Fram had something like this for sale many years ago. I bought one, but never installed it. Possibility of a bad outcome scared me too much. bob
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What scares me more than anything else is that the thing hangs down below the oil pan bottom. Can you say "exposed", boys and girls?
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It wouldn't on my 94 Integra GSR;the oil plug is on the side not the bottom of the pan.You'd tear up your oil pan (and everything else under your car) before you got the valve.
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TeGGeR wrote:

I guess it depends on the model.
I had the same concern when I had one installed in my 98 Civic (because of negligent service at oil changing places). That is, until you notice that the plug is behind the pan and that the valve comes at an angle. Its end is still above the pan bottom, to tear it apart you have to rip open the pan first.
Serban
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Makes me wonder if Tegger has ever been under his Integra to change his oil. (I doubt his VTEC is any different than mine in that respect.)
;-)
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According to my stats, I've changed my oil myself approximately 95 times since the warranty ran out in 1994.
(Interesting. In 1994 I paid $7.11 for a gallon of Castrol GTX at K-Mart. The same stuff is up over $20 in 2006. Wow!)
The drain bolt is barely hidden by the oil pan, maybe 1/4" up from the lowest point.
From a quick look at the link that was provided of that spigot-thingy, I couldn't see how it would go on without sticking down below the oil pan's bottom. If I was wrong, I was wrong. I still won't use those things.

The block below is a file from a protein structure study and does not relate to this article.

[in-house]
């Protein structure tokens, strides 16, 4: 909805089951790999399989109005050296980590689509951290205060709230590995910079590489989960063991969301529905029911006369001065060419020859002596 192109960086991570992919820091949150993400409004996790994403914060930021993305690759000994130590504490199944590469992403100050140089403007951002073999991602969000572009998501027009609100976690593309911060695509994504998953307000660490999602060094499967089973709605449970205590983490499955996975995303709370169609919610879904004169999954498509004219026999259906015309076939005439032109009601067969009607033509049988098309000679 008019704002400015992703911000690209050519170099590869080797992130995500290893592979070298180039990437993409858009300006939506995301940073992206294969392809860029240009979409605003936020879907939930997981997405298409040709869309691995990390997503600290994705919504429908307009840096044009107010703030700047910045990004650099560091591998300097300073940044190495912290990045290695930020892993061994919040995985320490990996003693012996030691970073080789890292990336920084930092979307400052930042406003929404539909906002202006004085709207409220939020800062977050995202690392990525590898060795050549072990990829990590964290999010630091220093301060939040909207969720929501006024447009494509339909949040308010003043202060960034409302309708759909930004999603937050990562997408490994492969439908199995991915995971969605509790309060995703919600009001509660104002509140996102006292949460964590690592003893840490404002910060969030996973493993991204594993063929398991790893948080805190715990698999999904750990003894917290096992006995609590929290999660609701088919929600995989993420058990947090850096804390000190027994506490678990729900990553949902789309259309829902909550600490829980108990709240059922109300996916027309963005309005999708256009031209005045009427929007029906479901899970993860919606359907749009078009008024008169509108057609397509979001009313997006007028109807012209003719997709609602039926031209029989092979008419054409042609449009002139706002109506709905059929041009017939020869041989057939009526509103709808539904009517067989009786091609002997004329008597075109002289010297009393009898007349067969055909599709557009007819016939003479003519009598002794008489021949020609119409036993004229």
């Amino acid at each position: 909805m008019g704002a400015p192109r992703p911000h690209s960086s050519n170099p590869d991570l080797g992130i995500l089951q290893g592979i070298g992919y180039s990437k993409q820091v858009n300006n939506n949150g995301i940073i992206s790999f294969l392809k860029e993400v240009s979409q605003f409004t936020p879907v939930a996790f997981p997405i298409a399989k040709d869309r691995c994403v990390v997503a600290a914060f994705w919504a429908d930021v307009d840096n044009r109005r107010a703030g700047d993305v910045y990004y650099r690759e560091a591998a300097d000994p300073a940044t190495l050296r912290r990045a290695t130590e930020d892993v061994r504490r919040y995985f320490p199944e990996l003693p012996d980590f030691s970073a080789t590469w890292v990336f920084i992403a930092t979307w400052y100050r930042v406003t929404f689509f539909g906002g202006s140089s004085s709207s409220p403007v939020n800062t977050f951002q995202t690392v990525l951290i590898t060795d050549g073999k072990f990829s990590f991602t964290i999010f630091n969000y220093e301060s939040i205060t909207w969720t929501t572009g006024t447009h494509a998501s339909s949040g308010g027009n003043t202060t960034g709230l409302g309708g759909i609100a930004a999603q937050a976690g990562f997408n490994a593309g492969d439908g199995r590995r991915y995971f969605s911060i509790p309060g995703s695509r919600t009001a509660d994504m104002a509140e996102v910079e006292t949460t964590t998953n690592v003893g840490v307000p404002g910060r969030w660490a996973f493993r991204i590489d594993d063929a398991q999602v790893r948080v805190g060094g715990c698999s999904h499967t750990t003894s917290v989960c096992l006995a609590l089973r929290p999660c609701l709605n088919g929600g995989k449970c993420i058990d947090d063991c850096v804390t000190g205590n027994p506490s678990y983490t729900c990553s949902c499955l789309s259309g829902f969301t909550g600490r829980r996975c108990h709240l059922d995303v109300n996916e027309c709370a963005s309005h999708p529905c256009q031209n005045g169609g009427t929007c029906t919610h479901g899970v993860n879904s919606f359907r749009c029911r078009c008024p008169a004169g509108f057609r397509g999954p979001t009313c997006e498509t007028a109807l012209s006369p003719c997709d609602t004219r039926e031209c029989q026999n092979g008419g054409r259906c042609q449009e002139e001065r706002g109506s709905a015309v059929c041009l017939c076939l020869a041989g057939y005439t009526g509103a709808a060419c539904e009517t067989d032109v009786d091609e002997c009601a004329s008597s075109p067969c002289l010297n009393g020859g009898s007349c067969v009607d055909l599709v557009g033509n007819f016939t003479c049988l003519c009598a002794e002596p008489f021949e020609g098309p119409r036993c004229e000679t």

And I don't have VTEC!
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Gotta buy some of that oil stock with the money you save by doing so much car maintenance yourself. I finally had it with gas prices and surrendered in September ago, purchasing my first oil company position. ;-)
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Except oil prices are going down now...
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Historically, oil stock price growth and stock dividend growth have beat inflation by a lot. This of course is consistent with your observation above on the Castrol oil.
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"TeGGeR" wrote:

Yeah but... It's curious on how some oil related stuff never goes down. Products like propane, motor oil etc simply become a cash cow to big oil.
Gas prices OTOH are an everyday encounter so smart business requires attention by producers to maintain (what they think) the market will bear.
JT
(Grumpier than normal today..)
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TeGGeR wrote:

Mite hit a score spot but wallmart sell a five quart container for under ten bucks GTX
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Or just torque the damn bolt properly.
Last time I had the local dealer do an oil change (some time last year) I noticed a notation on the invoice that stated the drain bolt had been "hand-torqued". I thought, uh-oh...What's the opposite of that?
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TeGGeR wrote:

    May it mean that they DIDN"T use one of those fancy new extensions that apply the correct torque automatically? Just a guess. bob